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Three Years After Fire, Cider Flows Again at Home Near Longmont

September 23, 2018

Kathryn Jordan, sister of Greg and Steven Jordan, steers apples toward a grinder used in a group cider pressing held Saturday at the family's property east of Longmont.

On a sunny first day of fall, among towers of ripened apples and rusty machines, the Jordan family held their first apple cider pressing since their barn — and much of their livelihood — was destroyed in a fire three years ago.

A couple dozen friends, family members, and people from all around Boulder and Weld Counties came out on Saturday to celebrate the momentous occasion. Everyone was encouraged to bring their own apples and contribute, and Community Fruit Rescue, an organization that collects extra fruit around Boulder, weighed in with around 900 pounds.

The event is a tradition that Steven Jordan and his brother Greg Jordan have been enjoying at Steven and Michelle Jordan’s home just east of County Line Road since the mid 1970′s, ever since the two teamed up to create their own apple cider press. They even melted down their own brass in a makeshift foundry to make one of the parts.

“We figured, hell, they did this in the bronze age, we should be able to do it today,” Greg Jordan said.

Their equipment has changed a lot since then, though, and now they make use of a hydraulic press to squeeze the ground up apple mash into cider.

When the fire happened , much of their old equipment was lost in the blaze. “The grinder was lost, our press cloths were gone, the buckets luckily were in a storage tank, but our main milk tank got fried,” Steven Jordan said.

Throughout the day, much of the activity happened on a concrete slab that once made up their old barn’s foundation. The new barn, a shiny green structure filled with various gadgets that he uses in his work as a machinist, stands right next door.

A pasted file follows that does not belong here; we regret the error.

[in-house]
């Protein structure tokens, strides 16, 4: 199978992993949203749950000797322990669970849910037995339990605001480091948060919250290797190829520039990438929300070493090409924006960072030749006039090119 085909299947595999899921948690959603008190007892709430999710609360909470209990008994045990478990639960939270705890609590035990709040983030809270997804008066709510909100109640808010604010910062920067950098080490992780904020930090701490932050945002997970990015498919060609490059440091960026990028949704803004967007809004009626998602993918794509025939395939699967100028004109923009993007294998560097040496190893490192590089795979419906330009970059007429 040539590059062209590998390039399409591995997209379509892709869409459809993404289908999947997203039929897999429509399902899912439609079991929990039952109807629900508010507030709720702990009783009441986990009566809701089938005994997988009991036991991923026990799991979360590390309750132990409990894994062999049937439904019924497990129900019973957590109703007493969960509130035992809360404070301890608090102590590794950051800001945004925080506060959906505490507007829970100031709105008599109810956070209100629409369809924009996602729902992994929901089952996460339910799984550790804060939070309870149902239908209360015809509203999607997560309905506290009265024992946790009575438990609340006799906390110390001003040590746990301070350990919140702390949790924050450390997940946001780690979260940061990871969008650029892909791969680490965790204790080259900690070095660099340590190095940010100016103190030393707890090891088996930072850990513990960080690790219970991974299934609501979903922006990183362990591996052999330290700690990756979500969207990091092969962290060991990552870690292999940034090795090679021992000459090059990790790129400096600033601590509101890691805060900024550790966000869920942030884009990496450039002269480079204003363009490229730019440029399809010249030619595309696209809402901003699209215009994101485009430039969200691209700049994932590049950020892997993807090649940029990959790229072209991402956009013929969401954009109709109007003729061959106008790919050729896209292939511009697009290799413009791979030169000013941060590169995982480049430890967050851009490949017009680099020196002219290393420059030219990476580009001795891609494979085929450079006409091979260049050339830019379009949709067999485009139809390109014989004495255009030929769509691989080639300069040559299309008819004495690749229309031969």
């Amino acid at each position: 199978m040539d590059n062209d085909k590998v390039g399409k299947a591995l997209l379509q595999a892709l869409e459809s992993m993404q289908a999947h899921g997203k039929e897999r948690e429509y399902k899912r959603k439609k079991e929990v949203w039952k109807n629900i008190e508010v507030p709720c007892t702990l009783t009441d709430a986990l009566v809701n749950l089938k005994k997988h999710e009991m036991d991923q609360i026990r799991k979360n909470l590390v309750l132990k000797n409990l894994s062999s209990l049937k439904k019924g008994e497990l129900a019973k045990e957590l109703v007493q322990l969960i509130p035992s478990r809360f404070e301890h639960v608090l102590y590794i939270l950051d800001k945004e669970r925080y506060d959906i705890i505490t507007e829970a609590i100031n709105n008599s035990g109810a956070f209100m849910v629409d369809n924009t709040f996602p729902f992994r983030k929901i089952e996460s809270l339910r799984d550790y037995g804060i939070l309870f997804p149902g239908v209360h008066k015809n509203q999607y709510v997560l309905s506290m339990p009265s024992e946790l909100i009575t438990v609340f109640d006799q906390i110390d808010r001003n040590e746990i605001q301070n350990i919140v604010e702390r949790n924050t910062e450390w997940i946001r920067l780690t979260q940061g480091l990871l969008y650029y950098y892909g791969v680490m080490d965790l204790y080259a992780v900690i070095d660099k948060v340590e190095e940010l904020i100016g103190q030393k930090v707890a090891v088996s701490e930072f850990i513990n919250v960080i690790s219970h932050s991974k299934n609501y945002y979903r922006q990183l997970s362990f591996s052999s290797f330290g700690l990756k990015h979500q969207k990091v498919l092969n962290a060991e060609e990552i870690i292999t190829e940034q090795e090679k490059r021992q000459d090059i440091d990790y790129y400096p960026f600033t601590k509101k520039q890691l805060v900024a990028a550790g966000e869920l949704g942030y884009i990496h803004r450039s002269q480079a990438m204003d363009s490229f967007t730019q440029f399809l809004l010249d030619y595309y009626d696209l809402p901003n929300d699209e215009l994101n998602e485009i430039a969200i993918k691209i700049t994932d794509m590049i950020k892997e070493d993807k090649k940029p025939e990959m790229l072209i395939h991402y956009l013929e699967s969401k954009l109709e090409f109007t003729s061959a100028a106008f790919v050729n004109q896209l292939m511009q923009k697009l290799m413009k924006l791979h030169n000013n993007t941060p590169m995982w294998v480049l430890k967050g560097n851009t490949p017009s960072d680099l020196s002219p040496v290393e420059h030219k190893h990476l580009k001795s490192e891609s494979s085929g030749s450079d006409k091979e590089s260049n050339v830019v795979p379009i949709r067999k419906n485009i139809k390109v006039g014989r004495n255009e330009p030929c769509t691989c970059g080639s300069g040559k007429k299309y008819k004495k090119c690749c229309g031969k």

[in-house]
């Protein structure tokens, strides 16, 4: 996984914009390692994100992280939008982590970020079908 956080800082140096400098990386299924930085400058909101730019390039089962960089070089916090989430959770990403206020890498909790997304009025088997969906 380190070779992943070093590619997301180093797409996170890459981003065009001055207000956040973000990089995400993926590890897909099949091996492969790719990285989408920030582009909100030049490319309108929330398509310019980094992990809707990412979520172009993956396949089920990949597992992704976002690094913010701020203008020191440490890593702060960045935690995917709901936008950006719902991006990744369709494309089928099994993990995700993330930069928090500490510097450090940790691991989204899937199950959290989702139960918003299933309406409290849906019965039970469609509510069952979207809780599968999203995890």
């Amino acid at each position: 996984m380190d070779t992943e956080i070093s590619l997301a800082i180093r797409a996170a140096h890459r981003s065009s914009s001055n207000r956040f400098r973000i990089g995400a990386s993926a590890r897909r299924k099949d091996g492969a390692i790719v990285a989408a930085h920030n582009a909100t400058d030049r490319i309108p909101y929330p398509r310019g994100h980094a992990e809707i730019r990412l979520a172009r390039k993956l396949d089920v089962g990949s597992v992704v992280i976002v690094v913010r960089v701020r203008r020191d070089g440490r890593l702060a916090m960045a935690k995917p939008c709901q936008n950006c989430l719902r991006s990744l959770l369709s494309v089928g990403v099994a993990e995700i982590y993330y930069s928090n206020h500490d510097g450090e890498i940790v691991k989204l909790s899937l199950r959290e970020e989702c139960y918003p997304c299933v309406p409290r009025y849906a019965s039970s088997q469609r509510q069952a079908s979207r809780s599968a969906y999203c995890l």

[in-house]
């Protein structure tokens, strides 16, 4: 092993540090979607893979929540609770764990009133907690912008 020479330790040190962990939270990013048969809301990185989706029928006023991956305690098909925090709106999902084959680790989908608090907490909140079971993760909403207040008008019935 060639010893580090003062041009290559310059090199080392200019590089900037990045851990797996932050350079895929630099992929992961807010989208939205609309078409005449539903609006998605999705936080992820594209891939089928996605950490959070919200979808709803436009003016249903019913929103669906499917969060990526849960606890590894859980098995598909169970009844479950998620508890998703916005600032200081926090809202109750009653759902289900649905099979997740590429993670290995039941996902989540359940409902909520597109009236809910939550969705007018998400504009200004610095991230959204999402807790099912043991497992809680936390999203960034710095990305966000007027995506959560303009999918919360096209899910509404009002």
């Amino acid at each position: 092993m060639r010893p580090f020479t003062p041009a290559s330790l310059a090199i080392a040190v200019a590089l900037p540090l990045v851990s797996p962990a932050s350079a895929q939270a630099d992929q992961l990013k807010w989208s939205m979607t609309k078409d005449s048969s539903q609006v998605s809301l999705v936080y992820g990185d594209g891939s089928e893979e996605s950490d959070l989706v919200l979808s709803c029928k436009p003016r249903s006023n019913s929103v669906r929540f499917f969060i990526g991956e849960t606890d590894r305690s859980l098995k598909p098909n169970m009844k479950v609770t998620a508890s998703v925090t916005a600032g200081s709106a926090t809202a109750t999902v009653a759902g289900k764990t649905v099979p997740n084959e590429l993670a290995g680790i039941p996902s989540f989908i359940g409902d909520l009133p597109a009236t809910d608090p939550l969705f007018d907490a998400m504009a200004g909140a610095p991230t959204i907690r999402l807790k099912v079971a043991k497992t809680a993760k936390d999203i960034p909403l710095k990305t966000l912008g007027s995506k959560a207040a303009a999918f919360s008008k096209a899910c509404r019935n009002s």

When everything was in full swing and the cider began flowing Saturday, kids and adults alike pitched in. From cleaning, to grinding, to packing and pressing, everyone had a job to do.

While everything was under-way, Steven Jordan said reconstructing was a “pain in the butt,” and that “it took a good year to get the building up.”

The fire took a big toll on the machining business that he runs himself, but he said that it’s almost fully operational again.

“I’ve got one more piece of equipment I need to learn on and get working,” he said. “I haven’t had a re-grand opening yet, but I’m hoping to do that in the next month or so.”

At that moment, though, he seemed more than happy to be spending his time making apple cider.

“I’ve been working on various aspects of it for two weeks,” he said.

Among the crowd there were some veterans of the event, like Josh Buster, a friend and business associate of Steven Jordan’s.

“I’ve been doing the cider with them for probably eight or 10 years,” he said. “I was born out here, but I grew up in New England, and New England makes fantastic cider. You cannot get good cider in Colorado in the stores. It’s all too sweet. It doesn’t have a good richness of flavor.”

Michelle Jordan, Steven Jordan’s wife, said that the year before the fire, they had many more apples to press. But even so, when all the apples were gone they ended up with around 100 gallons of cider.

The Jordans welcome anyone to bring their own apples and make cider with them. Those wishing to participate next year can contact them at Lt-cider@comcast.net .

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